|Allen, Thomas - MISSISSIPPI STATE UNIV.|
|Workneh, Fekede - TEXAS A & M UNIVERSITY|
|Steddom, Karl - TEXAS A & M UNIVERSITY|
|Rush, Charles - TEXAS A & M UNIVERSITY|
Submitted to: Plant Disease
Publication Type: Peer Reviewed Journal
Publication Acceptance Date: October 17, 2007
Publication Date: March 1, 2008
Citation: Allen, T.W., Workneh, F., Steddom, K.C., Peterson, G.L., Rush, C.M. 2008. The influence of tillage on dispersal of Tilletia indica teliospores from a concentrated point source. Plant Disease. 92:351-356. Interpretive Summary: Previous studies have shown that Karnal bunt infected wheat plants are not randomly distributed throughout the field. In an effort to further understand the cause of this phenomenon, a study was conducted to determine the effects of field cultivation and tillage on the dispersal of soil borne spores originating from the first infected plant or first infected seed, to other parts of the field. A known number of Karnal bunt teliospores were sprayed onto a 1 X 3 m soil area in a naturally infested field in Arizona. A tractor drawn commercial disk was passed through the seeded area and soil samples were taken at measured intervals away from the initial area of infestation. This procedure was repeated 4 more times. Teliospores were recovered from each of the soil samples and counted. The experiment was repeated 3 times. Soil samples were collected prior to the start of the experiment in order to determine the background contamination level of the field. Teliospores were recovered to a maximum distance of 24 m; however, the numbers recovered from distances beyond 10 m were sporadic. Based on data from this research, we conclude that teliospores are not distributed in large quantities to great distances by tillage and therefore tillage cannot account for the spatial distribution of teliospores in many naturally infested Texas wheat fields.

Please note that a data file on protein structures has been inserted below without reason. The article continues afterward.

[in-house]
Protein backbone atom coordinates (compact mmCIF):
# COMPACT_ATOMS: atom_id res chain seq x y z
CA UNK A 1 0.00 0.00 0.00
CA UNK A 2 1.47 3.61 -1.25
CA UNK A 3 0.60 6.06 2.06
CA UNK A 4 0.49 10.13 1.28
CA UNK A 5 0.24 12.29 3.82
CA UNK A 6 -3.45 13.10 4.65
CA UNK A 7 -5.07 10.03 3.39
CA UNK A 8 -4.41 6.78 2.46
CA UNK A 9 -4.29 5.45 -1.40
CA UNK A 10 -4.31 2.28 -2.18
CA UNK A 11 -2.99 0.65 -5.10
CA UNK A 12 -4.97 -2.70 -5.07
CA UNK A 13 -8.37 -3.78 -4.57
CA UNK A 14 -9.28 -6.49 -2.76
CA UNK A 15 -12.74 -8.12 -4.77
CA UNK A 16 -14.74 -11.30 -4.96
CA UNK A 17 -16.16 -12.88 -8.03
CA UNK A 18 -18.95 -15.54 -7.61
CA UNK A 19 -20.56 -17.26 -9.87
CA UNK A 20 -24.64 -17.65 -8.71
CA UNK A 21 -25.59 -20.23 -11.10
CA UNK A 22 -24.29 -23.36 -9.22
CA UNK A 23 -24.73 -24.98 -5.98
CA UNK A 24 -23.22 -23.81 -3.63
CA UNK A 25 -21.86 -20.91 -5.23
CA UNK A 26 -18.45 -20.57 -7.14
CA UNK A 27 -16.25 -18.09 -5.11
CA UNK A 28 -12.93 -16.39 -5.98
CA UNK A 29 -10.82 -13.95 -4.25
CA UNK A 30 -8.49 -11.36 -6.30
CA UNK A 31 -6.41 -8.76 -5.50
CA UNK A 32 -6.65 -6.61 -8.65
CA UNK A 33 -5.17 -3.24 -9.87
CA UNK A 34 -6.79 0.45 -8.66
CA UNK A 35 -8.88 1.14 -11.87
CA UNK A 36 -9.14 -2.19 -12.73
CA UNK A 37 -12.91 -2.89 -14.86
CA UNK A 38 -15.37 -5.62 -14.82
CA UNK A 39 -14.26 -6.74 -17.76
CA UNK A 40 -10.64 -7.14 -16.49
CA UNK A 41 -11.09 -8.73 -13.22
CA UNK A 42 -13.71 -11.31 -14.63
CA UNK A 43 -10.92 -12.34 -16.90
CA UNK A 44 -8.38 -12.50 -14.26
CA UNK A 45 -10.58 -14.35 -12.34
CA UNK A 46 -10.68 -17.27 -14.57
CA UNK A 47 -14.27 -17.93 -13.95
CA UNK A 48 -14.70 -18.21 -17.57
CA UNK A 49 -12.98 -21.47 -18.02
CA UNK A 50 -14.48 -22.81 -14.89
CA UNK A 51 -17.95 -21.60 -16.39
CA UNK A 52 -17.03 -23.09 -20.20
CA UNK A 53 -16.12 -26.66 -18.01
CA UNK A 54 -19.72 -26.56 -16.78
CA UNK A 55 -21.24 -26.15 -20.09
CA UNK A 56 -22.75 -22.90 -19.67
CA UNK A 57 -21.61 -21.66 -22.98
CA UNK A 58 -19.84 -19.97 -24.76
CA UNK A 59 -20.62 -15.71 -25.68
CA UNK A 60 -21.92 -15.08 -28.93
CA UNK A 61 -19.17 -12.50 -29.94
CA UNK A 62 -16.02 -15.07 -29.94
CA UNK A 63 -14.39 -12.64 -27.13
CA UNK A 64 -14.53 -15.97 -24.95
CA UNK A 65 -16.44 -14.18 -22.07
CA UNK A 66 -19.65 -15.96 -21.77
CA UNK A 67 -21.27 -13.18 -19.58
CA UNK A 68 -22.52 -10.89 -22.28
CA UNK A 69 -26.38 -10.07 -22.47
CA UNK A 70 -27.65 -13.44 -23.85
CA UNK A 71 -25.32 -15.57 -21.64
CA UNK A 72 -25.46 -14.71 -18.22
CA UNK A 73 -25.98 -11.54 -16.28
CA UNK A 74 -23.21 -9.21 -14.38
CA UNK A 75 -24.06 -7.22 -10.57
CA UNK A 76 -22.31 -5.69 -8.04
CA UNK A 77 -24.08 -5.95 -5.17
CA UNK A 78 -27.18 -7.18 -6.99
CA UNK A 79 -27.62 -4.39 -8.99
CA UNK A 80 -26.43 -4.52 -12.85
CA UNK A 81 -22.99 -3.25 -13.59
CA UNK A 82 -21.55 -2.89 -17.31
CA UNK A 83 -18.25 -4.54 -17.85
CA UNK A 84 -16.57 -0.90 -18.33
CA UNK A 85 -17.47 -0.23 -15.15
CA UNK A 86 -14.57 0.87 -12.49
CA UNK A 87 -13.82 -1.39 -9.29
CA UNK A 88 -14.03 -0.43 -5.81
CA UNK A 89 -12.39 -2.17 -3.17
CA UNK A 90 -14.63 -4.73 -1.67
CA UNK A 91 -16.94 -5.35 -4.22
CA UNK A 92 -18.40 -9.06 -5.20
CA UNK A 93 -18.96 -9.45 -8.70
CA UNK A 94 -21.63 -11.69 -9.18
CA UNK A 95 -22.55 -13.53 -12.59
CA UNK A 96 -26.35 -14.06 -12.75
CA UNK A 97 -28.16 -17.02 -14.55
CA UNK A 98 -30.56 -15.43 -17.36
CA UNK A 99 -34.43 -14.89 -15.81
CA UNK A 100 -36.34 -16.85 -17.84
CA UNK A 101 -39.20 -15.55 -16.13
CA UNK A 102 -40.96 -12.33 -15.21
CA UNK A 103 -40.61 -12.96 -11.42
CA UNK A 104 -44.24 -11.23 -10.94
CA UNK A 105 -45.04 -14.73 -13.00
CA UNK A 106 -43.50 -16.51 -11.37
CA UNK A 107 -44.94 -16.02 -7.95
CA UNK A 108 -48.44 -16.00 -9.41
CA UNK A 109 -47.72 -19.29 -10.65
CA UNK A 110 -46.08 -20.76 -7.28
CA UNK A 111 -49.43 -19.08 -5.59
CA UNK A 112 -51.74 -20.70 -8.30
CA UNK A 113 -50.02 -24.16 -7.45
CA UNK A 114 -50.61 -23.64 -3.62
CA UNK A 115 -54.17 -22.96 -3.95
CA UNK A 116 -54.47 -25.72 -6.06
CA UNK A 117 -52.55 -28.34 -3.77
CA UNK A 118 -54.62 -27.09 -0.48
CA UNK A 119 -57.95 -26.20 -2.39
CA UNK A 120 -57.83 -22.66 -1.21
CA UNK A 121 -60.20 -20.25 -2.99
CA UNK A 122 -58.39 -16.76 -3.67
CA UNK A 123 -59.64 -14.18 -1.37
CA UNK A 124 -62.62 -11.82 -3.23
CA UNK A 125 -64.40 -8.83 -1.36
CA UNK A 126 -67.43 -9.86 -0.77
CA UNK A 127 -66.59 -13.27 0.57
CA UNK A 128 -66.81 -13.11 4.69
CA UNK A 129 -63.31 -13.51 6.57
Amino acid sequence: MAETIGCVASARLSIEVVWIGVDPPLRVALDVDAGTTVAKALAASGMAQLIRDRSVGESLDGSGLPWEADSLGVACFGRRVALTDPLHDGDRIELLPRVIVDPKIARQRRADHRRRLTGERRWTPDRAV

Technical Abstract: A study was conducted to determine the impact of tillage on dispersal of Tilletia indica teliospores from a concentrated point source in Arizona in November 2004. The infested source was created using a 300 ml teliospore suspension, containing approximately 90,000 teliospores per ml, sprayed onto a 1 × 3 m soil area. Approximately 400 g of soil were collected before tillage treatments, representing the teliospore baseline, and after each of 5 disk passes through the infestation source (n = 597). Soil sampling was conducted in each of three separate increments separated by 1, 3, or 10 m, to a total distance of 10, 30, and 50 m, respectively. Teliospores were recovered from soil samples by a combined size-selective sieving sucrose-centrifugation technique. Immediately following teliospore infestation, an average of 3.6 × 103 teliospores per 25 g soil sample were recovered from the three experimental infestation areas. Two different trends in recoverable teliospores occurred at 0 to 10 m sampling distances following 5 plow passes, either a decrease in the number of teliospores recovered, represented at points 0, 1, and 2 m, or an increase in recoverable teliospores found at points 3 to 10 m. The infested point source was repeated for a total of three experiments, and teliospores were recovered to a maximum distance of 24 m however, the numbers recovered from distances beyond 10 m were sporadic. Based on data from this research, we conclude that teliospores are not distributed in large quantities to great distances by tillage and therefore tillage cannot account for the spatial distribution of teliospores in many naturally infested Texas wheat fields.